Asia stocks climb higher

Asian stock markets were higher on Monday with Japanese property shares rising on expectations that the Bank of Japan will decide to ease monetary policy further this week, while Chinese shipbuilders rallied in Singapore on hopes of pick up in European demand.

Japan’s Nikkei Stock Average was up 0.9%, Australia’s S&P/ASX 200 was 1.2% higher, and South Korea’s Kospi Composite rose 0.4%.

Hong Kong’s Hang Seng Index rose 1.3%, Taiwan’s main index was up 0.4% and India’s Sensex was 1.1% higher. Markets in China were closed for the national day. Dow Jones Industrial Average futures were 27 points lower in screen trade.

Japanese shares rose, helped by gains in exporters’ stocks after the yen weakened against the dollar and the euro in late morning trade. Expectations that the Bank of Japan will announced additional monetary easing steps on Tuesday also underpinned the market.

“There is speculation that the BOJ will make a preemptive move to bring the yen down before the (Federal Open Market Committee) meeting” in November where Federal Reserve is widely expected to carry out additional easing, said Kenichi Hirano, operating officer at Tachibana Securities.

Twenty three of the 33 Topix subindexes were higher, with exporters rising, led by Sony up 2.0%, Honda Motor up 1.5% and Sharp tacked on 1.5%.

Japanese real estate shares continued to outperform on growing expectations that the BOJ will ease policy further. Mitsubishi Estate added 2.2%, Mitsui Fudosan rose 2.1% and Sumitomo Realty & Development gained 0.8%.

Singapore-listed Chinese shipbuilding companies were sharply higher after Chinese Premier Wen Jiabao said Sunday Beijing will continue to buy Greek bonds and announced the creation of a $5 billion fund to help Greek shipping companies buy Chinese ships. Cosco was up 2.2%, JES International rose 2.9% and Yangzijiang gained 1.1%.

Korean stocks were helped higher by the 14-consecutive session of net foreign purchases. “Investor sentiment remains positive as foreign funds are flowing into emerging markets amid a weak U.S. dollar,” said HI Investment & Securities’ Kim Seung-han.

The won’s recent strength was putting some pressure on exporters but was helping energy and airline stocks.

“Tech shares are under pressure due to foreign-exchange risk (from the strong won) but valuation-wise, it’s a good time to snatch those up,” Kim added. Banks were higher on expectations for solid third-quarter earnings while securities firms were buoyed by active stock trading recently with KB Financial up 1.3% and Hana Financial up 2.1%.

SK Energy was up 3.8% while Korean Air Lines rose 0.9% and Asiana Airlines rose 3.4%.

Australia’s S&P/ASX 200 rose to a three-day high at 4,643.9 in the wake of Wall Street gains though the trading volumes were well below normal levels. The market was expected to consolidate for the rest of the day because of holidays in the state of New South Wales and China.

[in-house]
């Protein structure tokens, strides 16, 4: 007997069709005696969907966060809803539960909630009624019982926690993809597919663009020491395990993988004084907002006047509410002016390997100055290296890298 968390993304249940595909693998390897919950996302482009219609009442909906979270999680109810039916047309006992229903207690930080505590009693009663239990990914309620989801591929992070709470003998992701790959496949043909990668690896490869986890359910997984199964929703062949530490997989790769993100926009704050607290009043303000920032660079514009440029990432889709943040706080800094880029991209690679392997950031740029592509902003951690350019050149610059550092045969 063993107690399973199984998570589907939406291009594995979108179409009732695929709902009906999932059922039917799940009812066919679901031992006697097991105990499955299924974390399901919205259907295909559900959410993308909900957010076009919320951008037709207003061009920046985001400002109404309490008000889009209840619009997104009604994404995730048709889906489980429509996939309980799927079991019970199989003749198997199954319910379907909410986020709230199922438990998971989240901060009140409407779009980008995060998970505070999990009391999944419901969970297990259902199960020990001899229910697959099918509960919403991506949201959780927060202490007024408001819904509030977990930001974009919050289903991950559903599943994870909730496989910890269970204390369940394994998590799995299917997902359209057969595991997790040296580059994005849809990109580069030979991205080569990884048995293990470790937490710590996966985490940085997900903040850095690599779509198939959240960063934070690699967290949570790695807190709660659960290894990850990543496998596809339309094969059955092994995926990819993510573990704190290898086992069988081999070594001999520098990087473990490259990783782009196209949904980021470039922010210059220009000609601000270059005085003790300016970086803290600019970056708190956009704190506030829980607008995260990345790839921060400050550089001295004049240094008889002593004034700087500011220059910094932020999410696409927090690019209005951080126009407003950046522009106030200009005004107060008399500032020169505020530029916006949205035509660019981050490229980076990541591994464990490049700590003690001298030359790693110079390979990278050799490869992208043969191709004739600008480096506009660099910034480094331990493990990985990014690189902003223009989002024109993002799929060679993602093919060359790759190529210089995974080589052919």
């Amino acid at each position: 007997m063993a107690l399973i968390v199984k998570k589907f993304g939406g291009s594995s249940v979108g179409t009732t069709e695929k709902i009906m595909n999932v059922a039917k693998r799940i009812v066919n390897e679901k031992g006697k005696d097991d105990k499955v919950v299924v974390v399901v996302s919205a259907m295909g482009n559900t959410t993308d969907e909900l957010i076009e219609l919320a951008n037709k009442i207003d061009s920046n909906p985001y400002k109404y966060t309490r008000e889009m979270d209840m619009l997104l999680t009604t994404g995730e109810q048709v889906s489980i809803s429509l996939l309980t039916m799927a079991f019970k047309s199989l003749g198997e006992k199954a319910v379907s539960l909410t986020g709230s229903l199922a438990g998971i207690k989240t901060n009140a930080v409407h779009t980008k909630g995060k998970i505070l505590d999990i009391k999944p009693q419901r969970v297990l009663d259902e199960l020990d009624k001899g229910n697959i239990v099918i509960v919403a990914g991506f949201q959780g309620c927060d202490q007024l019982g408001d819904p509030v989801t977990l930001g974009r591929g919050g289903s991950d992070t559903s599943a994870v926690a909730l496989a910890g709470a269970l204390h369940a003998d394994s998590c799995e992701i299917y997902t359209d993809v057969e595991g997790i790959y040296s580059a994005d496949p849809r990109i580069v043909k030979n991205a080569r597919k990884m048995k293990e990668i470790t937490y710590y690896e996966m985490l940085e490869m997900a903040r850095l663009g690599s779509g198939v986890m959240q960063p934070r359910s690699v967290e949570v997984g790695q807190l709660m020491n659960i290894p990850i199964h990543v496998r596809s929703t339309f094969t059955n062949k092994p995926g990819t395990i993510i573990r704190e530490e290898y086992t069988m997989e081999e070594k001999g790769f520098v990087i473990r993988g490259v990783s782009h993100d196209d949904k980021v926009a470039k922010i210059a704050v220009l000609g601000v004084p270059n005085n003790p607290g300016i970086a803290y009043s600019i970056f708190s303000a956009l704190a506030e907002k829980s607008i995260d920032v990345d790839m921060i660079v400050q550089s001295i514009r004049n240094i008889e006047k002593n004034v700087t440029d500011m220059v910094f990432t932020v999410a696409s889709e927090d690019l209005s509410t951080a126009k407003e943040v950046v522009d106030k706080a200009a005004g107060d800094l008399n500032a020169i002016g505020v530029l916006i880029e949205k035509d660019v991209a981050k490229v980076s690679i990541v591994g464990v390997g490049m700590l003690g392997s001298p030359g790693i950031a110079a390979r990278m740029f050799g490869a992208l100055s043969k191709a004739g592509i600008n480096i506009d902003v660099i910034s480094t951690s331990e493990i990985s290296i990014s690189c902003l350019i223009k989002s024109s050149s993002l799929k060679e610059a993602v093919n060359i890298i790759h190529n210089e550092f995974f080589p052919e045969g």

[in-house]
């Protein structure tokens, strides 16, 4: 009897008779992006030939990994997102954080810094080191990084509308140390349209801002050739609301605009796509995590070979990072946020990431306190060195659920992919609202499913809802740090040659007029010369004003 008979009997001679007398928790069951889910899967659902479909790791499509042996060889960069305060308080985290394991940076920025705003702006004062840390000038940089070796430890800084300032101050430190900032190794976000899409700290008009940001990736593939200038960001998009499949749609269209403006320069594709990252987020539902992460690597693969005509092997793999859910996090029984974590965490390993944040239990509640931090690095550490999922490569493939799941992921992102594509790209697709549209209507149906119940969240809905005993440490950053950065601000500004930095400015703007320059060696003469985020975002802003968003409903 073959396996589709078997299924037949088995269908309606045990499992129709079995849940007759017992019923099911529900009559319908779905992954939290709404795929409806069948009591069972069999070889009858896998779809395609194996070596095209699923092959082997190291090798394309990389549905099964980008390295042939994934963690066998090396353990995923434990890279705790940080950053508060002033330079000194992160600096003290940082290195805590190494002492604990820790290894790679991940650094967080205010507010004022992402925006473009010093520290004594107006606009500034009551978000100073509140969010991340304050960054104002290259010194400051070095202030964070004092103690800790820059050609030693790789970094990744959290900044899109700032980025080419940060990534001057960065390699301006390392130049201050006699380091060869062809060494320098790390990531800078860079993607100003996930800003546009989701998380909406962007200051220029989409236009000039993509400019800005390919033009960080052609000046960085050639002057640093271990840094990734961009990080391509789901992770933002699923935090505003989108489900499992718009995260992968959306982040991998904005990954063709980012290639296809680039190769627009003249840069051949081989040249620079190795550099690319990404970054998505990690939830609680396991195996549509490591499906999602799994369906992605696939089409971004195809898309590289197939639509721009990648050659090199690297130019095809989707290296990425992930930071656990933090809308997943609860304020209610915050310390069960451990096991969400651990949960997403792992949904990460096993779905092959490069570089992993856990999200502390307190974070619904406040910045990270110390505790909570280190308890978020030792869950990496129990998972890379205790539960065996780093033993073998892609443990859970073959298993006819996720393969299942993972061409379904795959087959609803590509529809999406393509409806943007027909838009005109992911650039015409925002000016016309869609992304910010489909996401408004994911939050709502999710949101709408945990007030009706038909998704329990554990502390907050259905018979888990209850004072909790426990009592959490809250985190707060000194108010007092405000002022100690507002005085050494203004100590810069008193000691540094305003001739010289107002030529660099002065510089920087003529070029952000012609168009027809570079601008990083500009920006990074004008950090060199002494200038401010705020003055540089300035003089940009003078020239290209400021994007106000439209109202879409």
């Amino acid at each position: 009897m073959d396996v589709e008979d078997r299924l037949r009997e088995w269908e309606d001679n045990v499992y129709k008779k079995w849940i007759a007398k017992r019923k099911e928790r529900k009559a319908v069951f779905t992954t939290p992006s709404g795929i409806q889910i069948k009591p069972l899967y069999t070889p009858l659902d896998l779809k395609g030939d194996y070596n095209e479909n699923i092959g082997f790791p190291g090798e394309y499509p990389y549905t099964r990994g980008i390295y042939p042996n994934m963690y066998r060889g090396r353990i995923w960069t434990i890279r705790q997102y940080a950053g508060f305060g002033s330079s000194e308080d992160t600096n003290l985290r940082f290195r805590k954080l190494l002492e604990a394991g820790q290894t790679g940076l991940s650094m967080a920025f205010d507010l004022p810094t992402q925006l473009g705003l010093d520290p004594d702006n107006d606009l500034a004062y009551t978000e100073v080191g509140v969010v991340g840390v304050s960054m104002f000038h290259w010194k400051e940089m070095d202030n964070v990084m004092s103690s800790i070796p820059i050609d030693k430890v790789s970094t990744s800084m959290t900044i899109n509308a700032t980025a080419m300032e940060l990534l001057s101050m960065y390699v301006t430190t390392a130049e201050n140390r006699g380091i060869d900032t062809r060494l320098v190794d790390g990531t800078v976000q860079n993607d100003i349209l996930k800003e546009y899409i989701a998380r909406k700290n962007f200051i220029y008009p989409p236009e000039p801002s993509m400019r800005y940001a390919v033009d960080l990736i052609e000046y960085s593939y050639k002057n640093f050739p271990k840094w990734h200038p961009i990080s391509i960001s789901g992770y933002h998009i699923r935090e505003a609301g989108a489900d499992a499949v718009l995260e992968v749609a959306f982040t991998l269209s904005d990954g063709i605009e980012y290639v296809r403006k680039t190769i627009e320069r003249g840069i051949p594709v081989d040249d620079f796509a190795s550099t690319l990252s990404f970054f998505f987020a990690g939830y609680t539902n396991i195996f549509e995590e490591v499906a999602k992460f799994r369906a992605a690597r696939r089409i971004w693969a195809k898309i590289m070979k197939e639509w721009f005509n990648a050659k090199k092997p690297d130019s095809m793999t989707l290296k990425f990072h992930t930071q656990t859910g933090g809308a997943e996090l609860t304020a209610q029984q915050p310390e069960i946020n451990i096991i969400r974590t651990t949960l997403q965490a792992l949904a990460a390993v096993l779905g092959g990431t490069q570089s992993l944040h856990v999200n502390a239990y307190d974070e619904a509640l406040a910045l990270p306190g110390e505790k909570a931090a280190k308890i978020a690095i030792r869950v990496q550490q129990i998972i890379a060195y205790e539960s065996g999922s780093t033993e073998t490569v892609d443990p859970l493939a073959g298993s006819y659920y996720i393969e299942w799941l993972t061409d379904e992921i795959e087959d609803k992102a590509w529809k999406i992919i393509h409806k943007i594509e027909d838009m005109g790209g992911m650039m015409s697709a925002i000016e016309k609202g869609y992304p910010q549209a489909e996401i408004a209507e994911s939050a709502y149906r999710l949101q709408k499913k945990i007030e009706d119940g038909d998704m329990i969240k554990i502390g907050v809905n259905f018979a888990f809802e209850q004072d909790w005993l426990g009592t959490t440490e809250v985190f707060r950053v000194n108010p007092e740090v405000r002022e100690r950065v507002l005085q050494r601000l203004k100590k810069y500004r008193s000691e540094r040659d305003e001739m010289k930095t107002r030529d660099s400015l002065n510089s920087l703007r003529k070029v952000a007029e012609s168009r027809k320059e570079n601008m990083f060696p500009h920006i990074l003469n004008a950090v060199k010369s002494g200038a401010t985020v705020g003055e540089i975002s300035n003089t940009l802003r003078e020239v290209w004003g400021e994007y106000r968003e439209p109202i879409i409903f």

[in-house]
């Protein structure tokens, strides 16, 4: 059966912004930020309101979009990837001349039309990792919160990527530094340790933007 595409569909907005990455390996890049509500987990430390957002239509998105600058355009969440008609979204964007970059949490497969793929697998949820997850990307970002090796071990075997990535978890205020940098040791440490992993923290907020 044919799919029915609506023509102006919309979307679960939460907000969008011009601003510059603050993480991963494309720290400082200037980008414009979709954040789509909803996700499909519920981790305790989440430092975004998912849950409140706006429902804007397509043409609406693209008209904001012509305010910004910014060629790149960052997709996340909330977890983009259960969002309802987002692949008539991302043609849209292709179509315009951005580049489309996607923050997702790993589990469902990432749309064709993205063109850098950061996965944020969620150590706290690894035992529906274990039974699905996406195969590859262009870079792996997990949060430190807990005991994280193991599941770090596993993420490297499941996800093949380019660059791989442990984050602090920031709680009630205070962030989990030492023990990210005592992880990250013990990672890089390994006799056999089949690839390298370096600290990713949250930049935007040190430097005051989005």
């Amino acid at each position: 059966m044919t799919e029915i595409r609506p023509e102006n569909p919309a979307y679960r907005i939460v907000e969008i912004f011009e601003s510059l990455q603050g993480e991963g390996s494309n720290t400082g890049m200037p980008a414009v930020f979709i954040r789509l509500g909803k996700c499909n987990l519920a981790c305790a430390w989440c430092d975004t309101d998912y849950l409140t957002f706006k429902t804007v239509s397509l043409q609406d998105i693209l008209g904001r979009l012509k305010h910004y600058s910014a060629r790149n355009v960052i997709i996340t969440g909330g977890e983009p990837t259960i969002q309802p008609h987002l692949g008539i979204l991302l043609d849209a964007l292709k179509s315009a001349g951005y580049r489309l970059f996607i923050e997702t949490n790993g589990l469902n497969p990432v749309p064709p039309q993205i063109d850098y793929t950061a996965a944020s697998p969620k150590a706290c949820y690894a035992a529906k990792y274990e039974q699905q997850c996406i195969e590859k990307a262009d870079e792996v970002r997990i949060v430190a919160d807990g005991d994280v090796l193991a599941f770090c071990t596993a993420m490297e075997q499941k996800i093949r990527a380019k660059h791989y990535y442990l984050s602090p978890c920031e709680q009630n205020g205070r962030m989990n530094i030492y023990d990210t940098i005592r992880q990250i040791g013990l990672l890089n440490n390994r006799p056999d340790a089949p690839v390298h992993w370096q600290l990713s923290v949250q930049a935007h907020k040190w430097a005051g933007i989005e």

IG Markets Institutional Trader Chris Weston said the equities bull market was back on track after its recent weakness, with the outlook for materials stocks particularly strong. “I’m still quite positive,” said Weston; “It was good to see the manufacturing data holding up in China and the U.S. I think equities could break convincingly higher early this month because we have so much tier-one economic data from around the world. Friday’s U.S. non-farm payrolls data will really underscore what’s going to happen in regard to QE (quantitative easing).”

Materials and financials sectors were leading the gains, with BHP Billiton up 1.4%, Rio Tinto up 1.1% and major banks up 0.4% to 2.2%.

Malaysian cigarette makers were lower after the government hiked cigarette prices, raising concerns of weaker sales and an increase in illicit cigarette trade. BAT Malaysia was down 1.0% and JT International lost 0.9%.

The latest price hike may result in a 10% annual contraction in sales as consumers may turn to cheaper contraband cigarettes, OSK Research said in a research note.

Elsewhere in the region, New Zealand’s NZX-50 was 1.2% higher, Philippine shares were down 0.1%, Malaysian shares gained 0.5%, while Singapore’s Straits Times Index rose 0.3% and Thai shares were up 0.6%.

After a quiet start, some selling interest in the yen pushed it down against the U.S. dollar and the euro; the dollar was at Y83.58 against the yen, from Y83.32 in late New York trade Friday, while the euro was at Y115.07, from Y114.83. The single currency was at $1.3760 from $1.3784.

Dollar/yen traders were focused on the Y82.87 level, the 15-year low marked just before Japanese authorities intervened to weaken the yen on Sept. 15, said Osao Iizuka, head of foreign exchange trading at Sumitomo Trust and Banking.

Following comments on Friday by Federal Reserve Bank of New York President Dudley that the U.S. central bank is almost certain to opt for additional easing, the BOJ could further pressure the pair lower this week if it failed to impress markets with more easing measures of its own at the end of its regular two-day policy-setting meeting Tuesday, Iizuka said. “While concern over further intervention may keep the dollar supported above Y82.87 for today, the BOJ meeting (Tuesday) could bring that level closer in sight, depending on the outcome.”

Lead December Japanese government bond futures touched a session high of 143.46, its highest level since June 2003, on growing expectations that the BOJ will ease monetary policy further this week. The contract was recently up 0.07 at 143.39 points. The yield on 10-year Japanese government bonds was down one basis point at 0.945%

Spot gold was at $1,315.70 per troy ounce, down $2.90 from New York’s Friday close. November Nymex crude oil futures were down three cents at $81.55 per barrel on Globex.
Source: WSJ

Leave A Reply

Your email address will not be published.